Wearing white clothing won't make you cooler in the heat, researchers confirm
The common assumption that wearing white or light-colored clothing is cooler when it's hot is false. It doesn’t matter if someone wears white or black clothes, according to a study by professor of exercise physiology Maria Hopman and a team of scientists during the Vierdaagse Marches in Nijmegen. The research team had an average group of male and female hikers alternate between white and black T-shirts.
The hikers took a temperature pill every day before they started their march, with which their body temperature could be measured throughout the day. A skin button was also stuck on their back and upper arm, containing a sensor that kept track of their skin temperature throughout the day. “These measurement techniques have not been around for very long, and that is why such a study has never been done before,” said Hopman. According to her, partly because it is increasingly very hot, it is important that it has now been scientifically established that the color of your clothing doesn’t matter. “This way, we can give people even better advice.”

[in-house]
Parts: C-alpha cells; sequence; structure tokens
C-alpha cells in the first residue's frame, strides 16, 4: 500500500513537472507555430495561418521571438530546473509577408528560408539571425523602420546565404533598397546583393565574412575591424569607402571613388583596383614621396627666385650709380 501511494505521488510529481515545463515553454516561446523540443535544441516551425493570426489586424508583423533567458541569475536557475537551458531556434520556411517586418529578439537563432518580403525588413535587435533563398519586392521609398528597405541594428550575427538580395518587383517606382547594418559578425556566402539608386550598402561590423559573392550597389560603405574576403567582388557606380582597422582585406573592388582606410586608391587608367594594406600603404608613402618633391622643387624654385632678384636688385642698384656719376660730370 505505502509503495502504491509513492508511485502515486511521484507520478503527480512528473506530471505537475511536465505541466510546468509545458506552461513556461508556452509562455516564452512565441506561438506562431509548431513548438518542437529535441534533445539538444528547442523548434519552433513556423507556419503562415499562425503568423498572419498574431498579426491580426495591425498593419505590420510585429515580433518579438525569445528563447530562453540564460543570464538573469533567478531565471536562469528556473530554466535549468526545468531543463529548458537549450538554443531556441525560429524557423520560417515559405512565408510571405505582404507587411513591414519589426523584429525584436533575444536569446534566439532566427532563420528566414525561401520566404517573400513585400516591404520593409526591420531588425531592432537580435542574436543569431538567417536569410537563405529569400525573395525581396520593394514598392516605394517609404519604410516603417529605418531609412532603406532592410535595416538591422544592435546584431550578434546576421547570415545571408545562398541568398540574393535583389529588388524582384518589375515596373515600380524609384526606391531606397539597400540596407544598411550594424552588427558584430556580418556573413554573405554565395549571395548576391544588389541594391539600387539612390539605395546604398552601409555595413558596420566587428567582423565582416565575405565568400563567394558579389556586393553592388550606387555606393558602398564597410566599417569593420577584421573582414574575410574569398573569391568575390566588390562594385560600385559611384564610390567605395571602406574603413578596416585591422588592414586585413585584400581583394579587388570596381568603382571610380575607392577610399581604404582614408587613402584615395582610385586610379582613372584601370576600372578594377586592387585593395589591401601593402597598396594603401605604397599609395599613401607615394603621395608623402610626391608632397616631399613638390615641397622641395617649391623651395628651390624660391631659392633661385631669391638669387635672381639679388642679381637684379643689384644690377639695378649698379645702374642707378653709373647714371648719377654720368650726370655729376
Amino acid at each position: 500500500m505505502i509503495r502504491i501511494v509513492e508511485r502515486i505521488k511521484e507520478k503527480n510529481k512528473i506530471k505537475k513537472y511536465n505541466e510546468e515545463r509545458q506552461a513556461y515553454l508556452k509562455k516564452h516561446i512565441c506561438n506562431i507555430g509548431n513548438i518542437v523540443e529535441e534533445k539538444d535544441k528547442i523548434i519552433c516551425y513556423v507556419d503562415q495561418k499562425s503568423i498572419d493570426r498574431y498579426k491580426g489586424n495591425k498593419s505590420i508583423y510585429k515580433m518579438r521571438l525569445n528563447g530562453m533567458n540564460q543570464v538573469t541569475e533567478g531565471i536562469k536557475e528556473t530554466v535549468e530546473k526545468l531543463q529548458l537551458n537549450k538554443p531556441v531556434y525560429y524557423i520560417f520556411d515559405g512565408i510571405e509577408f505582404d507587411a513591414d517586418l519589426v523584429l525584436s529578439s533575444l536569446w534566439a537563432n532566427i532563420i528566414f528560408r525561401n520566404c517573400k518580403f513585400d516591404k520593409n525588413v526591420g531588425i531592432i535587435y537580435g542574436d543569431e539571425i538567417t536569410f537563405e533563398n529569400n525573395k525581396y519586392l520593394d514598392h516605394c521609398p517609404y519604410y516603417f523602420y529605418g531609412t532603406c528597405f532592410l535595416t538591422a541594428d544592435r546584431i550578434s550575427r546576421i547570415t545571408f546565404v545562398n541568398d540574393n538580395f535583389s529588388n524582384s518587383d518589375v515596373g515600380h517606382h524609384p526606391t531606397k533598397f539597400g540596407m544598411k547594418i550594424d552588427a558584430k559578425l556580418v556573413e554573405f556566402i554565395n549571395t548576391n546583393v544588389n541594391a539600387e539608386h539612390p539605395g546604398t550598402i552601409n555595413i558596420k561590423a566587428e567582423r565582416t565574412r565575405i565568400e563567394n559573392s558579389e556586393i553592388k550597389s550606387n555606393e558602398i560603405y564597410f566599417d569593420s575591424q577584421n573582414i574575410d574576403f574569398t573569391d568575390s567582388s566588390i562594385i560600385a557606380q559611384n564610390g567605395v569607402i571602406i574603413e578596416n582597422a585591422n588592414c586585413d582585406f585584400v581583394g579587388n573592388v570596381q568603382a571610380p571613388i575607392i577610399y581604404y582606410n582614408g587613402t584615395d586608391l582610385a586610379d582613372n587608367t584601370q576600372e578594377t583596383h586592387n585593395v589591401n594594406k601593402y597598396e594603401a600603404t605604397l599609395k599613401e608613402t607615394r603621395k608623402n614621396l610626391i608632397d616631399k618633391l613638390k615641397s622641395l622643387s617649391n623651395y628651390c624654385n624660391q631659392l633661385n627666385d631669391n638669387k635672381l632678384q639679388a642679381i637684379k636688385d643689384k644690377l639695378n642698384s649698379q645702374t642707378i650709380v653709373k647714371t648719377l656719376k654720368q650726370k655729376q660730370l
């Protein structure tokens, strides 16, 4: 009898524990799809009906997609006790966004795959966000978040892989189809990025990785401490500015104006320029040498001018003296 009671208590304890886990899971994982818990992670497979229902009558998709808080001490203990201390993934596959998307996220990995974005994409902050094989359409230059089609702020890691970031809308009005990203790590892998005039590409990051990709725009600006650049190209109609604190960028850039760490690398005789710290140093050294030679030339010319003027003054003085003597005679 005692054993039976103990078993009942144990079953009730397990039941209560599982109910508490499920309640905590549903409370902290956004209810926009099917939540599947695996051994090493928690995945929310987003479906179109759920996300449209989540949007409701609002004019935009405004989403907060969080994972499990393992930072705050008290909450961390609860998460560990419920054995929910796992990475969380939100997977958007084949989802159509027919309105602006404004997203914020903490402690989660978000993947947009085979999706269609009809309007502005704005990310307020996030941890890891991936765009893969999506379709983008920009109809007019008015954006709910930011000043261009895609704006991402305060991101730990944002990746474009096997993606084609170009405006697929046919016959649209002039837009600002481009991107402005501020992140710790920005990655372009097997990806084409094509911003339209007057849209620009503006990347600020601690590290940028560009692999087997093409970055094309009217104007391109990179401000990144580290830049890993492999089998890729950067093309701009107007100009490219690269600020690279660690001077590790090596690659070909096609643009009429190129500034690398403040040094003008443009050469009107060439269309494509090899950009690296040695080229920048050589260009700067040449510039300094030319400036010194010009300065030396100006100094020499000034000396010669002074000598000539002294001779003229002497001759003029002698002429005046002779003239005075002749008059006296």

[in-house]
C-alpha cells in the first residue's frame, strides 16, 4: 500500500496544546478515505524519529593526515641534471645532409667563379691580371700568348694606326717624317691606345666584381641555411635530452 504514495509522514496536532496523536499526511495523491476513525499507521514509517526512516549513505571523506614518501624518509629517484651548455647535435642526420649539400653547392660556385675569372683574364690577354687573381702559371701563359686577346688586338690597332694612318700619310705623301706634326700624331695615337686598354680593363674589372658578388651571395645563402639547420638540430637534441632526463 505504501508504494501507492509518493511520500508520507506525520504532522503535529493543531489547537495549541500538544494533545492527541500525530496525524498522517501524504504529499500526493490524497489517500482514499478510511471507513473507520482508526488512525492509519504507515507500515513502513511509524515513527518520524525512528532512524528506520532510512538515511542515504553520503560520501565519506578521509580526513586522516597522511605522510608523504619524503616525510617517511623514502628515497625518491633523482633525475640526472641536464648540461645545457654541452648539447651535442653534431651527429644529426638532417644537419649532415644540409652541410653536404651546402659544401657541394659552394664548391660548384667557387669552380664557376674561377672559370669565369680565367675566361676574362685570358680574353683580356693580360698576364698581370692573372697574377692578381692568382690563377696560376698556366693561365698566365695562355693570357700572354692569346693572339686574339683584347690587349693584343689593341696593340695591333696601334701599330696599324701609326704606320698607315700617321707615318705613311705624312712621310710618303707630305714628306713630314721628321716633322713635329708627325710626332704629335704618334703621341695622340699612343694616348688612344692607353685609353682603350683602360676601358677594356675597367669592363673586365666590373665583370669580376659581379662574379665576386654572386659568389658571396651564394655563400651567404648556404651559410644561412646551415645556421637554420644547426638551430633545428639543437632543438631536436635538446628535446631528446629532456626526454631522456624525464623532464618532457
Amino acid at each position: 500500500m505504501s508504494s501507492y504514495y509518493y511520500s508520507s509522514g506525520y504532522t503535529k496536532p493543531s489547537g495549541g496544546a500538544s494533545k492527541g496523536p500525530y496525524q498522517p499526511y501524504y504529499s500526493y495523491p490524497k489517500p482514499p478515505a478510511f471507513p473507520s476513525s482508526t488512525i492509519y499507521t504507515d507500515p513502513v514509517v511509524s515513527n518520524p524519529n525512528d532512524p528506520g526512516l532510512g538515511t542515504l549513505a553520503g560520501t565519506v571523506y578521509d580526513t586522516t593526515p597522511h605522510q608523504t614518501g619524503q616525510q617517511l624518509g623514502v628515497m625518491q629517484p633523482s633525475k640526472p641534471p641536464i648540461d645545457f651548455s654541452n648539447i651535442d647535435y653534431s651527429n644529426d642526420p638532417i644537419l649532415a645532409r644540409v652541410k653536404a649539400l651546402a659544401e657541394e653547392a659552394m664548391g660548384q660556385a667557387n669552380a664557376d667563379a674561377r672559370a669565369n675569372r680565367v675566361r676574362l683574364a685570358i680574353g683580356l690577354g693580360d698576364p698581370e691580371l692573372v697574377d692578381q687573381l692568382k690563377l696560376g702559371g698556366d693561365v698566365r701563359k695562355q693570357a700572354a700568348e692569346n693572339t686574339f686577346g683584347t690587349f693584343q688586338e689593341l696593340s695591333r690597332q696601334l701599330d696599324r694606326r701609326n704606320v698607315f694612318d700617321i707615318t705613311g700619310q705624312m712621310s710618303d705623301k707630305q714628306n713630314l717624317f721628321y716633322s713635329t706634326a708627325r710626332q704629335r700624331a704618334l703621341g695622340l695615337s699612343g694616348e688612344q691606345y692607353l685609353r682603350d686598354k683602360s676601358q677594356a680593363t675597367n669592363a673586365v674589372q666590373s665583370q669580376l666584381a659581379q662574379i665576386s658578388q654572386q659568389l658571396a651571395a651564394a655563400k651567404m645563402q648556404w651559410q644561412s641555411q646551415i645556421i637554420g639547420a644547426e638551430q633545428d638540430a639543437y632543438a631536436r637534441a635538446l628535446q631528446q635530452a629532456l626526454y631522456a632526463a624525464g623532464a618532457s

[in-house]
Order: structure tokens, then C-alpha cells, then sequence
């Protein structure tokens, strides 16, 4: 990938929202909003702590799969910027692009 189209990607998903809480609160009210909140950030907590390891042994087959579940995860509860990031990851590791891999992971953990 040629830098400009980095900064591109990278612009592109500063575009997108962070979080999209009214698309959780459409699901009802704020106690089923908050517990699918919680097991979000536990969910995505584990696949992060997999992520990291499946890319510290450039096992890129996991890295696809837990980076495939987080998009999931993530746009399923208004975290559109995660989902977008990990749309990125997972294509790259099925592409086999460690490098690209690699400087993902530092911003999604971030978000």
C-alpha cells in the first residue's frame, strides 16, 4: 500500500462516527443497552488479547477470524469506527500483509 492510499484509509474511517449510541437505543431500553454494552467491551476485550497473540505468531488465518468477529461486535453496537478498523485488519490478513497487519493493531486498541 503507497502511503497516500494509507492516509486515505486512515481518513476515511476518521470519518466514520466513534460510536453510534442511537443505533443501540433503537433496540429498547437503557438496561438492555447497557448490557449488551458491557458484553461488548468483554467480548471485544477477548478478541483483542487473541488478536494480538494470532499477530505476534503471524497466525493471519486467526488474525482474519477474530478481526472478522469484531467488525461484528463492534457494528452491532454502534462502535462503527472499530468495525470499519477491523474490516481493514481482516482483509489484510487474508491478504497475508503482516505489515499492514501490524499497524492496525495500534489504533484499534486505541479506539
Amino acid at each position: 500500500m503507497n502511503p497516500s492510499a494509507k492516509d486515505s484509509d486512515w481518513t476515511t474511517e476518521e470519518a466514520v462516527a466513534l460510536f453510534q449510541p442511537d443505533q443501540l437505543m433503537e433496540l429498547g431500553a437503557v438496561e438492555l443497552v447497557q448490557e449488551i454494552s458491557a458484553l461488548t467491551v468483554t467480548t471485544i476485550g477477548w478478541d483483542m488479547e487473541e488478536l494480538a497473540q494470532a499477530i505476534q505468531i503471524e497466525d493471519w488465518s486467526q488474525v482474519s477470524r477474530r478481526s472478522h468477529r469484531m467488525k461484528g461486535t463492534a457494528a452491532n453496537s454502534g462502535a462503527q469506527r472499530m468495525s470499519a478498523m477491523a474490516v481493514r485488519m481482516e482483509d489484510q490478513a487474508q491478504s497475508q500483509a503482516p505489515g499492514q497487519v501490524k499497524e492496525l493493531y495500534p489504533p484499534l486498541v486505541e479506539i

Hopman came up with the idea for the study after the very hot edition of the Vierdaagse Marches in 2022 when the organizers had to cancel one day of the walking event due to the extreme heat. “We then received a lot of questions about which clothing a hiker could best wear. Everyone thought white, but desert peoples, for example, almost always wear black. We wanted to know which was best equipped for heat. It doesn’t matter, turns out.”
The weather wasn’t extremely hot during this year’s Vierdaages, Hopman admits. On Tuesday and Wednesday, thermometers climbed above 25 degrees in the afternoon, but not a single day has hit 30 degrees. “That is why we are going to repeat the study during a Vierdaagse with tropical temperatures,” said the professor.